Risk of 'ghettoising' faith in schools


Nigel Genders, Chief Education Officer, discusses the Church of England’s response to the Government consultation on Relationships and Sex Education.

Today the Church of England publishes its response to the Government’s consultation on draft guidance for Relationships and Sex Education (RSE) and Health Education. This is the second consultation on this subject, with the Government previously calling for evidence ahead of these drafts at the end of 2017.

We were pleased to see that many of the areas identified in our original response were covered by the draft guidance which followed. Our priority remains supporting children and young people in developing positive relationships, helping them gain the resilience needed to avoid harmful relationships and equipping them to deal with the things that undermine their self-esteem and identity.

We have welcomed much of what has been proposed, such as the inclusion of health education and the need to show respect for LGBTI+ people and to teach about sexual orientation in the secondary phase.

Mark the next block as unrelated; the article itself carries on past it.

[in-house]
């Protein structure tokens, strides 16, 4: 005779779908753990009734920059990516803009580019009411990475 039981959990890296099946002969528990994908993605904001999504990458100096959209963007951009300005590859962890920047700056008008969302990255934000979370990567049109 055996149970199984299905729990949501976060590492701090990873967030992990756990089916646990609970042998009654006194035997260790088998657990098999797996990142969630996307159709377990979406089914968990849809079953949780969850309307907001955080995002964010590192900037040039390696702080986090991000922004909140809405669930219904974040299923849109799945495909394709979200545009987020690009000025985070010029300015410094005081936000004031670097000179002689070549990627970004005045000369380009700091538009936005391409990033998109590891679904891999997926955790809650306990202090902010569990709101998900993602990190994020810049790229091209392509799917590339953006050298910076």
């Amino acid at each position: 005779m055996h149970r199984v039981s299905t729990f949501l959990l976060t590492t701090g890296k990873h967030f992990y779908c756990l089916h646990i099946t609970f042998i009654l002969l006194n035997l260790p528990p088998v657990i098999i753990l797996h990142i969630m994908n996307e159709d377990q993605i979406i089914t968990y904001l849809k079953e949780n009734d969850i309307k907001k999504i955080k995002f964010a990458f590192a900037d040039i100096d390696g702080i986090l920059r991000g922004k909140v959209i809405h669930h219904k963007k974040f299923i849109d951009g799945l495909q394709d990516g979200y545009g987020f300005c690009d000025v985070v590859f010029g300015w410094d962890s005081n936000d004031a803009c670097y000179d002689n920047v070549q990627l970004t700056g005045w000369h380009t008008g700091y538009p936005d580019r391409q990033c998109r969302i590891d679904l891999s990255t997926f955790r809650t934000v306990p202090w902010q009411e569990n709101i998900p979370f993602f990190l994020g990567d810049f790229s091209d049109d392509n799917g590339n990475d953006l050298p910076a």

However, we are disappointed that the opportunity is not been taken to improve the status of Personal Social & Health Education (PSHE) and particularly financial education.

Our principal focus today has been to ensure that mainstream views held by people of faith are welcomed and understood. We are concerned that, although the draft guidance makes it clear that schools of a faith character may teach faith perspectives within RSE, it seems to indicate that other schools would only cover this within the subject area of RE. 

We believe that there is a risk here of ghettoising faith perspectives on relationships, wrongly suggesting that they are only relevant to pupils attending schools of a religious character. This, we believe, serves to problematise religion, rather than giving children and young people the skills and knowledge they need for life in pluralistic communities with diverse belief, faith, religion and culture. 

The Church of England is a major provider of schools which serve the whole community, irrespective of faith background, and as such we work to help children and young people to understand different views. 

Yet our concern is not only for the 1 million pupils who attend our schools each day, but also for the nearly 8 million who do not. Children and young people up and down the country deserve a broad understanding of the positive way faith impacts on people’s identity, self-esteem, daily life and choices.